Liberal professors and politicians in retreat and decline: How many of the pleasingly gloomy things you hear can you really believe?
As we noted last week, you're constantly told that women get paid 80 percent as much as men "for doing the same work." Everyone knows that claim isn't true, but everyone likes to repeat it.
As we've been noting this week, if you let the professors tell it, schools which seem demographically sublime are actually "segregated." This hypothetical school would be one example:
Student enrollment, Public School XThat looks like a demographic dream—especially if you're familiar with the actual demographics of our actual country's actual student enrollment.
White kids: 45%
Black kids: 20%
Hispanic kids: 20%
Asian-American kids: 15%
Sorry! That's just another "segregated school," our leading bean-counters have said.
Peculiar or bogus claims are all around, even Over Here within our self-impressed liberal tribe. And good God! Just in the past two mornings, two more familiar, pleasing feel-bad claims seem to have bitten the dust!
At Slate, Jordan Weissmann reports that the pleasingly gloomy "America on $2 a day" narrative seems to be taking on serious water. According to Weissmann, "a wildly influential 2013 study" by sociologists Edin and Schaefer—they followed up with a best-selling book about "extreme poverty"—has now received its "most serious challenge yet:"
WEISSMANN (6/6/19): The pair’s findings on the growth of extreme poverty also became an important data point in the argument over the legacy of welfare reform. In the 1990s, President Bill Clinton teamed up with Republicans in Congress to end the federal government’s old, often vilified program that gave cash directly to poor families. They replaced it with a system designed to make unemployed parents go to work. Edin, today a professor at Princeton, and Shaefer, a professor at the University of Michigan, argued that this change destroyed a key part of the cash safety net, fueling the rise of $2-a-day destitution.We can't evaluate the research. But the claim about $2-a-day poverty always seemed a bit implausible, much like the absurd-sounding claim about women receiving 77 to 80 cents on the dollar on average as compared to men.
Were they right? Edin and Shaefer’s eye-popping results have always been somewhat controversial, with critics—typically on the political right—arguing that they’re mostly a statistical illusion created by bad data. The debate has gone on for years in the pages of academic journals and white papers, with Edin and Shaefer countering detractors and refining their findings along the way. This week, though, a group of rival researchers released the most serious challenge to their work yet. Their paper uses newly available data to essentially double check and correct the government survey results Edin and Shaefer relied on. And, after all of their adjustments, $2-a-day poverty nearly disappears.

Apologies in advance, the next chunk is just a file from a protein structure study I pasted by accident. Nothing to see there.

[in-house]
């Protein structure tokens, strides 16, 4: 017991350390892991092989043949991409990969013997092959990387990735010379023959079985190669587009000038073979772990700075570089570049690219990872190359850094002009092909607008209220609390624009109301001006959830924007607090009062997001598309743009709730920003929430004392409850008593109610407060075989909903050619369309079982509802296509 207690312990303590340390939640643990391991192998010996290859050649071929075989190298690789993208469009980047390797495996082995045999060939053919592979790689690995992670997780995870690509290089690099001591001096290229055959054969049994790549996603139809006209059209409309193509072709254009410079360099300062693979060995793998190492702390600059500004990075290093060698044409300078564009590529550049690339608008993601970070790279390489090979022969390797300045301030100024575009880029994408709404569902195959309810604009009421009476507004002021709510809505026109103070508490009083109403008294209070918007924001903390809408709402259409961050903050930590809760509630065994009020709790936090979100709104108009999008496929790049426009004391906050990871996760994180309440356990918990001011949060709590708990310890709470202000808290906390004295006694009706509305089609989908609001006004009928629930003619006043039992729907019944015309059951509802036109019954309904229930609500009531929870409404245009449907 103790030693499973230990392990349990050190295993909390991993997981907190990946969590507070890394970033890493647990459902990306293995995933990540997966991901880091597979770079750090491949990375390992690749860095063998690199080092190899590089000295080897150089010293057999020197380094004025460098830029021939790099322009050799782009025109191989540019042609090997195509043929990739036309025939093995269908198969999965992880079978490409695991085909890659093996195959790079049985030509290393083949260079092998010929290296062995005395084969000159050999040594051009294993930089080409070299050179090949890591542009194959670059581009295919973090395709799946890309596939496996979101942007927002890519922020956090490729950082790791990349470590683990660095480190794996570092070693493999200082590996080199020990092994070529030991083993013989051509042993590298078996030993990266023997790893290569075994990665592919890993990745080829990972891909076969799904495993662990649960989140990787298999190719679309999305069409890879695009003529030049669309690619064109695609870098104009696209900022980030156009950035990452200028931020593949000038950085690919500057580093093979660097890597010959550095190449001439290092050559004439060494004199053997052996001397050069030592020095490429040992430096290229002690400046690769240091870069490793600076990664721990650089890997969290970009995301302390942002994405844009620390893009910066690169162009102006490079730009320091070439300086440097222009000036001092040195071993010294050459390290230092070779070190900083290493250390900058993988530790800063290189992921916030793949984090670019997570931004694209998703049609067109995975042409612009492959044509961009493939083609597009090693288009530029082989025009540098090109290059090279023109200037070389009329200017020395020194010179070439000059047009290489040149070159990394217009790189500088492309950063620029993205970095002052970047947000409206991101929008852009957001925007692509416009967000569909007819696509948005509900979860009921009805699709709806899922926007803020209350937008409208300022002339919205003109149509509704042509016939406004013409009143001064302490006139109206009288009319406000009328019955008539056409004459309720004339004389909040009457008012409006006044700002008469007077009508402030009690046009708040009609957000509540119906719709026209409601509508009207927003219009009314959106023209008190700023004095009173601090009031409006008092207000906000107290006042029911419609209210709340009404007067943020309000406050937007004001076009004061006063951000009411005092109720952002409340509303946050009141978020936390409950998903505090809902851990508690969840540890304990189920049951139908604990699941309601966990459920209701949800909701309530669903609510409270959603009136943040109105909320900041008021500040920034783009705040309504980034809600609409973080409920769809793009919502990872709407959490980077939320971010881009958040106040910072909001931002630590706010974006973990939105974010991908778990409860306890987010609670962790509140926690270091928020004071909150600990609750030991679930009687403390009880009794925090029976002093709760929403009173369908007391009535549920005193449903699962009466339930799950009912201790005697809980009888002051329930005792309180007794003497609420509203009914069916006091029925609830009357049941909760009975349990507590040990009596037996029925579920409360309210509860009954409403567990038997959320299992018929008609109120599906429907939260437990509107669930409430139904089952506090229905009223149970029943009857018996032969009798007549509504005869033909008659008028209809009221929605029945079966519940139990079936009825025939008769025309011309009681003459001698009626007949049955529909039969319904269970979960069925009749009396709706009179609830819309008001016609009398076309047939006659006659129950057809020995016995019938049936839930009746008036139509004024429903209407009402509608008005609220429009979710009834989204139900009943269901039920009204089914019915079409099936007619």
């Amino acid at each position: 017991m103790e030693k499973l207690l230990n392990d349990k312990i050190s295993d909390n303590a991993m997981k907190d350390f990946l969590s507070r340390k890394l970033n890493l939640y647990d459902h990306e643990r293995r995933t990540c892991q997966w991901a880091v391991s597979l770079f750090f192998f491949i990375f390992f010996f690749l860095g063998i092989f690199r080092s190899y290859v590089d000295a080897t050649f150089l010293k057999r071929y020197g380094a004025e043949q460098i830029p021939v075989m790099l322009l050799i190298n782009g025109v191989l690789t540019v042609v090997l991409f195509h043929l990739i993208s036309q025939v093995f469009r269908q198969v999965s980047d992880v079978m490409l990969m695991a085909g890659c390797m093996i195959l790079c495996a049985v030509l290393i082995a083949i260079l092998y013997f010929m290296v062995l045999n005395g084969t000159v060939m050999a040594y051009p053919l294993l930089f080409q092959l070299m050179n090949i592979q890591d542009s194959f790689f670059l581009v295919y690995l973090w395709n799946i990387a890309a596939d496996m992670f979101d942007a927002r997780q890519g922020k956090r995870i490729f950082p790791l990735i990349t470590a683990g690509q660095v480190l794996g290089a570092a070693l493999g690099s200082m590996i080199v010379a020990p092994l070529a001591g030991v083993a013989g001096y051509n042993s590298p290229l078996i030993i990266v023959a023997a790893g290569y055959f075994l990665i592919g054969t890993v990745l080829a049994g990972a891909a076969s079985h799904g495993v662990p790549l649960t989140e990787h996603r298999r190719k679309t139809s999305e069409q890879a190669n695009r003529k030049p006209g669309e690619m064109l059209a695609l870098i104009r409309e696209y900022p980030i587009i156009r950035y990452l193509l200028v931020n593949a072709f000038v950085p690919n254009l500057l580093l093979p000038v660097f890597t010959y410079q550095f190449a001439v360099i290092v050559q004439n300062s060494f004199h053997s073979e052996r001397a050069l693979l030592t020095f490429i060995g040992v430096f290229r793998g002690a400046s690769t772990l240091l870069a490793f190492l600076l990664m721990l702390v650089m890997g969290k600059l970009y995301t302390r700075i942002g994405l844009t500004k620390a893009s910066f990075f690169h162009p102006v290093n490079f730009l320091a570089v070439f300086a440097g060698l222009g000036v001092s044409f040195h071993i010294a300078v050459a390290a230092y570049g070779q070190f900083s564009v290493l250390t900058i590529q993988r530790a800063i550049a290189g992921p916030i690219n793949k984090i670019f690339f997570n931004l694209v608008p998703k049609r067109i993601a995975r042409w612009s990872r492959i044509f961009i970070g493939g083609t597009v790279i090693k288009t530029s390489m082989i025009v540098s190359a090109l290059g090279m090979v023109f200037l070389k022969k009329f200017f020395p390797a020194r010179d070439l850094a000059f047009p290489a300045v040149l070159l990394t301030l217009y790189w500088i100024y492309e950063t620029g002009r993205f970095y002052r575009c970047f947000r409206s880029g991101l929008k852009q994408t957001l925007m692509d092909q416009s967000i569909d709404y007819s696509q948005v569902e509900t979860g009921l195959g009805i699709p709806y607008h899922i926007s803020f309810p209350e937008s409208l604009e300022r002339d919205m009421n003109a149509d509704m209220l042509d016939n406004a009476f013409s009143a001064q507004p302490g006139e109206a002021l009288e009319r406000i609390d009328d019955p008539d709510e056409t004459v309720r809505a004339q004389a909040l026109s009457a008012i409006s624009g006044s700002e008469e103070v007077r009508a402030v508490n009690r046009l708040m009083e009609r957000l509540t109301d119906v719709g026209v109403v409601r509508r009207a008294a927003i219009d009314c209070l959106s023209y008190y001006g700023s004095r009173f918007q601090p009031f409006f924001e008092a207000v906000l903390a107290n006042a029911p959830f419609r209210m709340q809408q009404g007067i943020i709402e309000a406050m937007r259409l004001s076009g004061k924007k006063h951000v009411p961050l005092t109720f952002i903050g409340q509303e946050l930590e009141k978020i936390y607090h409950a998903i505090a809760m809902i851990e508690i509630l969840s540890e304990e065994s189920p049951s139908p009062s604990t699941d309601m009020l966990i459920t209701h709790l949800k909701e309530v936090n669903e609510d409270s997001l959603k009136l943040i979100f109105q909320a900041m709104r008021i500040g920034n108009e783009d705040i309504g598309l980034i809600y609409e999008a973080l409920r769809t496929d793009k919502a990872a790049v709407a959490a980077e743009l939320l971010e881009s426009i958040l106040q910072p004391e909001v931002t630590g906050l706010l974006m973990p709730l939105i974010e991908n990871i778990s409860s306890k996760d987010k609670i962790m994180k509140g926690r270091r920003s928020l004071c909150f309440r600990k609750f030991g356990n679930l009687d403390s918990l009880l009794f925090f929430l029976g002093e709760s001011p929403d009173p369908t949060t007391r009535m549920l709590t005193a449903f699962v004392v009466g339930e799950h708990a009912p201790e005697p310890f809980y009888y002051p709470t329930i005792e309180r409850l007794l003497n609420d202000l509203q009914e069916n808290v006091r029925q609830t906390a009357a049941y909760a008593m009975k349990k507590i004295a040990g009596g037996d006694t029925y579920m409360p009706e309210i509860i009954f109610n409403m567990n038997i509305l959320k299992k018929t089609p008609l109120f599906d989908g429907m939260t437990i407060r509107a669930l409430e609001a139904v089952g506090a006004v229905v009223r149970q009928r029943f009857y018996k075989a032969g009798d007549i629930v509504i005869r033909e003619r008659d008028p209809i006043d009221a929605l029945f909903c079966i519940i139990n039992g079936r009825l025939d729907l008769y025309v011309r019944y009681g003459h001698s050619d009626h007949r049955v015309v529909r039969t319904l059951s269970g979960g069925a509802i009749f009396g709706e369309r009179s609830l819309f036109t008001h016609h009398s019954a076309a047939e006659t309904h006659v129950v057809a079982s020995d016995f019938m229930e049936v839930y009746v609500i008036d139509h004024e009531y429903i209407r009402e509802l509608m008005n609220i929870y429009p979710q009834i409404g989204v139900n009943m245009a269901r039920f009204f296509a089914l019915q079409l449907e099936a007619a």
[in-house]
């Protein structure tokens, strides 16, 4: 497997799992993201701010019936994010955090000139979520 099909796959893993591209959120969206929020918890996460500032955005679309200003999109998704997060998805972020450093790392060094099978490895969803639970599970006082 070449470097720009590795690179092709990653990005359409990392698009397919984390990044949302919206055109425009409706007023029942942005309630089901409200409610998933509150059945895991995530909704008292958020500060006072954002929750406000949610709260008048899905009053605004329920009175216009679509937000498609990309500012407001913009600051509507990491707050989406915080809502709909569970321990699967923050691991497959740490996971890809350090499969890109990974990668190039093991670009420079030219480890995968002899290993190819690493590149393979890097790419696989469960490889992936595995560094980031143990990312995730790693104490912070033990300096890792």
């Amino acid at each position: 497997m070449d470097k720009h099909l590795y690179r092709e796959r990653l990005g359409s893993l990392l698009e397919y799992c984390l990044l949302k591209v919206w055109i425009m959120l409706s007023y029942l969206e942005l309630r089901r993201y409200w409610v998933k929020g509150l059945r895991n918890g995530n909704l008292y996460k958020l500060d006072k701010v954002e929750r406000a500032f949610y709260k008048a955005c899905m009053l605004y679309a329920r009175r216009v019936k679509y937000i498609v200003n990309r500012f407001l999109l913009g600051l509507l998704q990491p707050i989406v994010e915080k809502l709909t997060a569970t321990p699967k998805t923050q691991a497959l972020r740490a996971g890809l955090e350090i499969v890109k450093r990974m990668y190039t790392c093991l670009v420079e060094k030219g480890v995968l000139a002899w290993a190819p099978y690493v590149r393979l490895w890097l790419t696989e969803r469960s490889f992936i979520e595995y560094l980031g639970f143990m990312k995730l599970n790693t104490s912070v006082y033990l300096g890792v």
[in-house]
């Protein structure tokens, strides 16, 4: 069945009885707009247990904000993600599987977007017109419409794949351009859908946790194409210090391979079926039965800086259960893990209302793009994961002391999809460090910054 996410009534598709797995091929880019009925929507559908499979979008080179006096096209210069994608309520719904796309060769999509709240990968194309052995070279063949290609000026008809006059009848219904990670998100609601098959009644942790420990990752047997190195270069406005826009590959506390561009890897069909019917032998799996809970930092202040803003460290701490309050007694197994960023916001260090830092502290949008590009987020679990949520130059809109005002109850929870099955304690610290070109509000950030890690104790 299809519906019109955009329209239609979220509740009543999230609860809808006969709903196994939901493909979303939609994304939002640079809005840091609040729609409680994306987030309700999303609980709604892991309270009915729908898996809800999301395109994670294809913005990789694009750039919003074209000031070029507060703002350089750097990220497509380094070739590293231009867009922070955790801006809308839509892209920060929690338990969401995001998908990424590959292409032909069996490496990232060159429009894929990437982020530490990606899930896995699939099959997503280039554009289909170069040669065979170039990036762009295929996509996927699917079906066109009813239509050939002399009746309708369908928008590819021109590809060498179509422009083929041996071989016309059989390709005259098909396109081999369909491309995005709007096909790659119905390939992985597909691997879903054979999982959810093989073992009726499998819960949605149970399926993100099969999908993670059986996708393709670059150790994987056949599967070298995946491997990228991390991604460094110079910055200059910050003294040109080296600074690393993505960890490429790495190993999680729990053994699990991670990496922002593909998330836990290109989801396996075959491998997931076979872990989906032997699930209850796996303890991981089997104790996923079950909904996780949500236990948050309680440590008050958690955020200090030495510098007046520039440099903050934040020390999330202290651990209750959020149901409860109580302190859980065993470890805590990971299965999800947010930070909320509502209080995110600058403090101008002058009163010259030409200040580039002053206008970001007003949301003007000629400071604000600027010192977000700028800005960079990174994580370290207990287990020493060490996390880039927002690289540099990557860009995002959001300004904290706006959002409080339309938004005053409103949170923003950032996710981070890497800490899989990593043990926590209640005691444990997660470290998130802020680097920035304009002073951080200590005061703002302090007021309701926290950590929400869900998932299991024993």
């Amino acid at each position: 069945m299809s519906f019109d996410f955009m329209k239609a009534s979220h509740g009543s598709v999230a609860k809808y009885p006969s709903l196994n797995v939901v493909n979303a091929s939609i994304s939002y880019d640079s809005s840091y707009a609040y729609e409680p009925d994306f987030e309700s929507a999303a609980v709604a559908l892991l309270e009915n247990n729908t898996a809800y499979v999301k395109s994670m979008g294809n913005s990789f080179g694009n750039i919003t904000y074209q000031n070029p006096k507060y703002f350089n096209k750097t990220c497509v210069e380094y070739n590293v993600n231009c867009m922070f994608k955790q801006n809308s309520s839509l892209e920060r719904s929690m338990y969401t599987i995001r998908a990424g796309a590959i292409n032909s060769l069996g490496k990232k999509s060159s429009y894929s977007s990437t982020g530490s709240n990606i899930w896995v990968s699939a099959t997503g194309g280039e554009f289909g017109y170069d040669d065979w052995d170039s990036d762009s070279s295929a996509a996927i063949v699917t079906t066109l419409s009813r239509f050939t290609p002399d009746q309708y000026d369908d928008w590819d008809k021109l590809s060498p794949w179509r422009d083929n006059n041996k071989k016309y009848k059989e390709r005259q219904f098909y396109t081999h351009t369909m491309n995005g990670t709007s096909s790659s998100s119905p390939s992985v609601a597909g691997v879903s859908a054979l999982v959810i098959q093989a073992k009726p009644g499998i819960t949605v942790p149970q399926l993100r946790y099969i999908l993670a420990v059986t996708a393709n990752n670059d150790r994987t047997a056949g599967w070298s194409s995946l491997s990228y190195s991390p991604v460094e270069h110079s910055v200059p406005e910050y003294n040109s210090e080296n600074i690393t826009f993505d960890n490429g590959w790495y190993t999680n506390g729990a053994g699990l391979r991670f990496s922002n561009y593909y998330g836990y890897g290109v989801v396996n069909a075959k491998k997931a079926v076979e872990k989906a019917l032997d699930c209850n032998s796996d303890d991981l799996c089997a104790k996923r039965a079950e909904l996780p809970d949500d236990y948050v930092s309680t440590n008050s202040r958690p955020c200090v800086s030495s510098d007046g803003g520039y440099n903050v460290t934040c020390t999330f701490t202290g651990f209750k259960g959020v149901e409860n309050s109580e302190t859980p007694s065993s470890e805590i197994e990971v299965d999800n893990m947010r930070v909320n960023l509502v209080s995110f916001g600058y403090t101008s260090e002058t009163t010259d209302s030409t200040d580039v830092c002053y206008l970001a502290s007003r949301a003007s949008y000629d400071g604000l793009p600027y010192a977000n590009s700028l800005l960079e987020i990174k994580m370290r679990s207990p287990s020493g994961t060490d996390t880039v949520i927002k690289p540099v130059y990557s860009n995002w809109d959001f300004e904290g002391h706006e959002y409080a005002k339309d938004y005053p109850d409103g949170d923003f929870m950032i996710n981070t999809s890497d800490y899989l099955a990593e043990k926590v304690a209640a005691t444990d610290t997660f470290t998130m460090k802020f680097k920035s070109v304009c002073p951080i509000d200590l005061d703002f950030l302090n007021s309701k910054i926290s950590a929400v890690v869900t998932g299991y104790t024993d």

According to Weissmann, "America on $2 a day" has taken on serious water. Meanwhile, Bloomberg's Michael Strain recently attacked yet another pleasingly gloomy old saw, the one about the vast numbers of people who couldn't cover a $400 expense.
Strain's June 4 report for Bloomberg appears beneath these headlines:
Americans May Be Strapped, But the Go-To Statistic Is False"Why does the story persist?" Why do all these stories persist? What keeps all these overwrought tales flitting through the ether?
It is a myth that a large share of people can’t cover a $400 emergency expense. Why does the story persist?
Last evening, a group of leading anthropologists answered your question for us.
"Simply put, our brains were wired to function this way," these future scholars despondently said. They referred us to Professor Harari's account of the rise of our floundering, war-inclined species.
"We were built for tribal narrative, full and complete freaking stop." So the gloomy experts said, reporting to us from the future and singling out our own tribe.
We've been at this site for twenty-one years. We can tell you this:
You can't automatically believe the things our "liberal" academics tell you. We've seen this over and over again. This isn't just true Over There.
There she went again: Who the heck has been pushing that claim about the $400? Below, you see the way Strain began his report.
When they saw that familiar name, all the analysts howled:
STRAIN (6/4/19): A large share of Americans can’t cover a $400 emergency expense: You’ve probably heard politicians and journalists breathlessly report that shocking statistic more than once in the last year or so.That claim "ha[d] never seemed plausible to" Strain. Not even when Harris said it?
A few recent examples. Senator Kamala Harris, in April of this year: “In America right now today, almost half of Americans are a $400 unexpected expense away from complete upheaval.” Senator Elizabeth Warren last month: “The gap between incomes and costs is so gaping that 40% of Americans can't come up with $400 in an emergency.” And Senator Bernie Sanders, also in May: “Four in 10 [Americans are] unable to afford a $400 emergency expense.”
This claim has never seemed plausible to me. After all, if so many Americans can’t cover a relatively minor unexpected expense, that would affect daily life in obvious ways...
At any rate, you can't believe the things you're told, not even by your favorite reporters and friends. Our species is wired for gossip and fiction. Or don't you yet own a TV?